It is stressed that if the law keeps prioritizing humanity over military necessity by stretching the application of convention rights, it would eventually lead to soldiers and military personnel facing an exceedingly complex set of rules for conducting military operations. Although human rights do provide more protections for the victims of war, they also put an immense burden on combatants who bear the costs of these protections as additional constraints on how they accomplish the mission and as increased risks to their lives.[28]

Moreover, this “overregulation of the battlefield” may prolong conflict rather than facilitate a quick end to wars[29]. It could make winning wars nearly unachievable for those who try to comply with its strict requirements, and excessive humanization might exceed the limits acceptable to armed forces, provoke their resistance, and thus erode the credibility of the rules.[30]

Many of the arguments, such as those from International Law Professor Bennoune,[31] focus on reducing the death and destruction of war through the application of a human rights framework and there is nothing wrong with it unless it is not filtered through the lens of IHL. According to Michelle, what Bennoune proposes is that human rights law should have a voice in determining the number of soldiers that a state may send to war.[32]

If human rights law could have such power, it would effectively constrain a state’s decision to enter or continue armed conflict and hinder its ability to defend itself from outside threats and aggression, displacing not only the jus in bello (laws of war) aspect of humanitarian law but the jus ad bellum aspect (right to war), as well. Such threat of encroachment demonstrates why the humanitarian law must remain the lex specialis during armed conflict.[33]

Professor Draper[34] further supports the lex specialis position. He explains that there is a need for human rights extension and the development of IHL in their respective spheres because the confusion of the two would result in harm to both. Therefore, the application of HR through the lens of IHL would be the most favorable approach.

 In conclusion, it is reiterated that military necessity and humanity exist in delicate equipoise in IHL and the “unnecessary” extension of human rights threatens this balance. This, however, does not mean that human rights should not be applied absolutely but the most favorable approach to take is the lex specialis when applying the two bodies of law as it gives IHL the precedence that it should get.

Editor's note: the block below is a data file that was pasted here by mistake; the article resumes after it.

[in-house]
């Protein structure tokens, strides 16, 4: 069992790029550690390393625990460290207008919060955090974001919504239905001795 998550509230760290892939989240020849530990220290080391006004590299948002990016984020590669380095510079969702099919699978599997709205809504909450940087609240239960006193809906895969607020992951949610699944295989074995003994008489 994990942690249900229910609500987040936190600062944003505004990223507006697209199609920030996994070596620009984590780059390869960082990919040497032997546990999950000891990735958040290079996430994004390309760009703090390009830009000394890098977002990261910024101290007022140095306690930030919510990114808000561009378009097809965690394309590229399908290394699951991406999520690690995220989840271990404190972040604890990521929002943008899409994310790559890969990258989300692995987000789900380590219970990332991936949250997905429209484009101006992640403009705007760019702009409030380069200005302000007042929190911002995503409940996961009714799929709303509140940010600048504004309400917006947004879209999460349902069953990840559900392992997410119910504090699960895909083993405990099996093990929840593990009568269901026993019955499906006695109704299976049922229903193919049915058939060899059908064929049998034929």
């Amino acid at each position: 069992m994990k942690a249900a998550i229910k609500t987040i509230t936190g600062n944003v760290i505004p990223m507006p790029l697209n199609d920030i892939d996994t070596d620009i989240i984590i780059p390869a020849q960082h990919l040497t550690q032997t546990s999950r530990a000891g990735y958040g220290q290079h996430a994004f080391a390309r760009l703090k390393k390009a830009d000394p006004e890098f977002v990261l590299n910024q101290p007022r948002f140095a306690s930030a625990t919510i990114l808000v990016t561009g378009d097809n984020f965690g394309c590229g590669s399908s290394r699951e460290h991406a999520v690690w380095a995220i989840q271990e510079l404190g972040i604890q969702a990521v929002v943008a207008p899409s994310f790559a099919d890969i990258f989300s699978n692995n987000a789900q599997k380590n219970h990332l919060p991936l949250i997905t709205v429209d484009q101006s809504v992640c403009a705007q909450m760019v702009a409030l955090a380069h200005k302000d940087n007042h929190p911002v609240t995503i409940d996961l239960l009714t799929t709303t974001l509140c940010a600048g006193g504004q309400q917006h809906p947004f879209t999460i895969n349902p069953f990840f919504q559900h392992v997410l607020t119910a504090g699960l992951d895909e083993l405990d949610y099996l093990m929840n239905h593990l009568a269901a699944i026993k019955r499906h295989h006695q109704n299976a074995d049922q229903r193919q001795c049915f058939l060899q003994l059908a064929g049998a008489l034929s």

———-

References

Statutes

  • Council of Europe, European Convention for the Protection of Human Rights and Fundamental Freedoms, as amended by Protocols Nos. 11 and 14, 4 November 1950, ETS 5, available at: http://www.refworld.org/docid/3ae6b3b04.html [accessed 3 March 2015]
  • UN General Assembly, International Covenant on Civil and Political Rights, 16 December 1966, United Nations, Treaty Series, vol. 999, p. 171, available at: http://www.refworld.org/docid/3ae6b3aa0.html [accessed 3 March 2015]

Cases

  • Al-Jedda v. United Kingdom, App. No. 27021/08, 7 July 2011 (2011) 53 EHRR 23
  • Al-Skeini v UK (2011) 53 EHRR 18
  • Bankovic v Belgium (2000) 44 EHRR SE5
  • Hassan v United Kingdom, App. No. 29750/09
  • Jaloud v The Netherlands, App. No. 47708/08
  • Legality of the Threat or Use of Nuclear Weapons (Advisory Opinion) (1996) ICJ
  • Legal Consequences of the Construction of a Wall in the Occupied Palestinian Territory (Advisory Opinion) (2004) ICJ R

Books

  • Gery Rubin, ‘The Impact of Human Rights Law on Armed Forces’ [2006] CUP 149
  • Marko Milanovic, Extraterritorial Application of Human Rights Treaties Extraterritorial Application of Human Rights Treaties: Law, Principles, and Policy (1st, Oxford Scholarship, Online 2011)
  • Gerald Irving A. Dare Draper, Reflections on Law and Armed Conflicts: The selected works on the Laws of War By the Late Professor Colonel G.I.A.D. Draper, OBE 150 (Hilaire McCoubrey & Michael A. Meyer eds., 1998)

Journal Articles

  • House of Commons Defence Committee, UK Armed Forces Personnel and the Legal Framework for Future Operations, HC 931 (2014) [http://www.publications.parliament.uk/pa/cm201314/cmselect/cmdfence/931/931.pdf]
  • Louise Doswald Beck, ‘Expert Meeting on the Supervision of the Lawfulness of Detention during Armed Conflicts’ [2004] CUDH 25
  • Dennis, ‘Application of Human Right Treaties Extraterritoriality in times of Armed conflict and Military Occupation’ [2005] Am. J. Int’l L 199
  • Michael N. Schmitt, ‘Military Necessity and Humanity in International Humanitarian Law: Preserving the Delicate Balance’ [2010] Va. J. Int’l L 796
  • Major Michelle A. Hansen, ‘Preventing the Emasculation of Warfare halting the expansion into Human Rights Law by Armed Conflict’ [2007] MLR 1